The Olympic Games may make us want to break out our inner athlete, but overenthusiasm and overtraining are a recipe for injury. For advice about how to prevent you from ending up on the DL, ConsumerSearch asked Robert Forster, a physical therapist to 38 Olympic medalists, as well as NBA and Grand Slam champions.
"All new physical endeavors require some body preparation. The more sedentary you are before starting, the more preparation required," says Forster, who also brought athletes like Jackie Joyner-Kersee and Pete Sampras back to elite levels of fitness after devastating and potentially career ending injuries. "Regardless of your chosen sport, a fitness base derived from a regular program of aerobic activity is required to be successful and avoid injury. This can be as simple as stationary bicycling, elliptical training, or walking three times per week, building up to 30 minutes each workouts."
And if you're a regular exerciser, it isn't necessarily play and go, says Forster. "Active people also need to foster a transition to new activities. Just because you are a runner doesn't mean you will adapt easily to tennis or swimming injury-free without some sport specific preparation. At the very least you must master the correct stretching exercises and warm up routine for your new activity." Forster recommends checking out online resources from reputable sources or books to know what these things are.
Once you have your fitness base developed, turn your attention to technique. "Even running requires a basic understanding of bio-mechanics to be sure you are using your body correctly," he says. "A basic understanding of technique will improve performance, increase enjoyment and help you avoid injury."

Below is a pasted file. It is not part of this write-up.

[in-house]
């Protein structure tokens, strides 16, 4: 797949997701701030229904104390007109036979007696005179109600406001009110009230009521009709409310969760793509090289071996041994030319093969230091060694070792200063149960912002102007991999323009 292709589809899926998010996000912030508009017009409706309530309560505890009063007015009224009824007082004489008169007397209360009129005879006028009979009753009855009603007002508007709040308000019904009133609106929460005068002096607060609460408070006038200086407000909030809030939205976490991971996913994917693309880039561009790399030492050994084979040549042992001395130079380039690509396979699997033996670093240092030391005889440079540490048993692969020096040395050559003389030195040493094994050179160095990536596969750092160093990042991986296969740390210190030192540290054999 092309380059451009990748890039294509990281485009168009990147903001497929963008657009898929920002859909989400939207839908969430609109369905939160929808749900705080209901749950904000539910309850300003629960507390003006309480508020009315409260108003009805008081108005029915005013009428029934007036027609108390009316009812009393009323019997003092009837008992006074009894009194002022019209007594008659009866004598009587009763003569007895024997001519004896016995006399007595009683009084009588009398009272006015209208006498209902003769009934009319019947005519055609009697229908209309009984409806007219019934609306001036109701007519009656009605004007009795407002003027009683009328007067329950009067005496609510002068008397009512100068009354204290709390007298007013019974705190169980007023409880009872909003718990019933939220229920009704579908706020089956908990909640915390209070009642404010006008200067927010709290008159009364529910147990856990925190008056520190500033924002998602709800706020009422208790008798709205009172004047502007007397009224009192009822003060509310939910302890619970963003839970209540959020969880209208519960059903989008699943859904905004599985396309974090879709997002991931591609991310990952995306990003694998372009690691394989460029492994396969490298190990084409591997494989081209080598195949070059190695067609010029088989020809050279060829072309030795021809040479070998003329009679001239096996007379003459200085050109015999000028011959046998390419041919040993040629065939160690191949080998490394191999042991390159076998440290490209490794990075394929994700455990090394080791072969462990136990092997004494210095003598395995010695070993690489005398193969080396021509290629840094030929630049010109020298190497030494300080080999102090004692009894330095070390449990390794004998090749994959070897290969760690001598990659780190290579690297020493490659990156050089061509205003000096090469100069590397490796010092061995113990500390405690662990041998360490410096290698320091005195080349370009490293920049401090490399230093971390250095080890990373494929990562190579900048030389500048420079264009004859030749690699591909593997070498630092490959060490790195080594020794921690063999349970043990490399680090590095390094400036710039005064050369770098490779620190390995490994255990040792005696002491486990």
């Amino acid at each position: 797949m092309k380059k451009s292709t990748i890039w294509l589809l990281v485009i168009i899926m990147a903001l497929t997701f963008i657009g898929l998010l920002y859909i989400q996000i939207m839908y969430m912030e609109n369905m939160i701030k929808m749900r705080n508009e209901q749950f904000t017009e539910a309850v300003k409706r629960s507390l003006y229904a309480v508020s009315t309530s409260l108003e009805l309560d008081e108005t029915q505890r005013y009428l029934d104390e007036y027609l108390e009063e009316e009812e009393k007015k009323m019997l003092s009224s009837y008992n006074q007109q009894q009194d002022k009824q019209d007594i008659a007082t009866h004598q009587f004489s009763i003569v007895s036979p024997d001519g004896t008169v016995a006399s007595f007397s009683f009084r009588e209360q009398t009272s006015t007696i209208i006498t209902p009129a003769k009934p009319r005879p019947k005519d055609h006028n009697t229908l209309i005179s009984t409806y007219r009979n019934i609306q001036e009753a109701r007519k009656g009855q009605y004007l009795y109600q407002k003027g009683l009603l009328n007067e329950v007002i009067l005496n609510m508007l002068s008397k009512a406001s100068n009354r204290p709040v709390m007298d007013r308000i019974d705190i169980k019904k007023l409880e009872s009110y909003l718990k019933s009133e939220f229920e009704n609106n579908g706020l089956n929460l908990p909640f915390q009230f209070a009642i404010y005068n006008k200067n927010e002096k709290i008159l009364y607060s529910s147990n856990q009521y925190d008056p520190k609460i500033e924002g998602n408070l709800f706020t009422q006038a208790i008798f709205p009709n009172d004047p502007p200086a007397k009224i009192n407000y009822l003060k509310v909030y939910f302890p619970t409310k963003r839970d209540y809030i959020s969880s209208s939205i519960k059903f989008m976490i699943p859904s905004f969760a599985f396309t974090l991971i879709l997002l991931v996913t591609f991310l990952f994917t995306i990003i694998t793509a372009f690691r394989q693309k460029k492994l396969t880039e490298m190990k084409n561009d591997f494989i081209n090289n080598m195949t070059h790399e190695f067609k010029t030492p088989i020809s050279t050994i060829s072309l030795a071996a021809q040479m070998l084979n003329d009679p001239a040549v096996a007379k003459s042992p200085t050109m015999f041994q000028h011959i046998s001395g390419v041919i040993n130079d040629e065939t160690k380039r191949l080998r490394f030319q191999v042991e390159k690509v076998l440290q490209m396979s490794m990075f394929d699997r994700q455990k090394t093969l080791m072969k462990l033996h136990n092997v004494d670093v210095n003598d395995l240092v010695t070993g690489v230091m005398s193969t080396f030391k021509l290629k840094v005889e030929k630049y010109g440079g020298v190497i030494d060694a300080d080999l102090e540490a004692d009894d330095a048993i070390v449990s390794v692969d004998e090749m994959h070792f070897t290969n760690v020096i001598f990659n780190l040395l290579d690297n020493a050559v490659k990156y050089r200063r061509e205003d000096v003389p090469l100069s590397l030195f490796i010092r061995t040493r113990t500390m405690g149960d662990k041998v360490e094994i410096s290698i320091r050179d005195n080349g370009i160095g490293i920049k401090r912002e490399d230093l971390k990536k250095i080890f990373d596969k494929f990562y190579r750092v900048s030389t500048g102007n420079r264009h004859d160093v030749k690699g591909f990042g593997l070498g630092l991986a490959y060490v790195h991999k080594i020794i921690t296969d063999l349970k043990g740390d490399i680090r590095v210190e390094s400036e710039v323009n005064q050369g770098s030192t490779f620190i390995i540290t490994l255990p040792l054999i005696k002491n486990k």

For more involved activities, such as volleyball, racewalking, or gymnastics, that require more technique training, consult local sport clubs or ask local athletes and coaches. "Interview experienced coaches regarding their approach and ask for injury rates for newcomers and ask for references. The more years of applicable experience a coach has the better your chances of having a rewarding and injury free experience." Forester warns that your gym's trainer may not be the best resource since most "trainers are not qualified to coach or even create a gym program for your new sport unless they happen to have specific experience for beginners in that sport or activity."
Finally, manage your expectations. "Human nature and the passion to work as hard as your Olympic heroes will not serve you well when taking up a new sport," he says. Forester suggests starting slowly: at first do about half the volume of minutes, strokes or miles you think you can handle. "Your body needs time to adapt and you have the rest of your life to get into full swing, so take your time." A good rule of thumb is increasing the time practicing or working out by no more than 10 percent per week and you must stretch before and after every workout.
"Typically, non serious aches and pains can be expected when performing new activities and movement patterns. These require stretching, icing and recovery. If you feel pain in the same area of your body during or after two consecutive workouts, or two or three times over several weeks of training, consider yourself injured," Forester says. "Back off the activity and consult a physical therapist immediately. Most states allow physical therapist to perform an evaluation before an MD diagnoses the problem suggests treatment. The physical therapist will steer you to the right MD for sprains and strains as apposed to going directly to a orthopedic surgeon, which most times is an inappropriate and expensive route to the right care."
If insurance requires your doctor's referral to a physical therapist, Forester warns that the advice to "simply rest" will not help prevent injury down your active road. "Rest alone does not solve the most common overuse sports injuries, instead, mechanical intervention through simple stretching and strengthening exercises is required to avoid chronic injury." Typically, if there is no pain with your stretching routine and your fitness base activity, (i.e, cycling, swimming or walking) you should continue these to maintain your hard-earned fitness while you rehab, but check with your physical therapist, Forester says.
If you are committed to a new sport you can succeed with these simple measures to reap the health benefits and stay injury-free.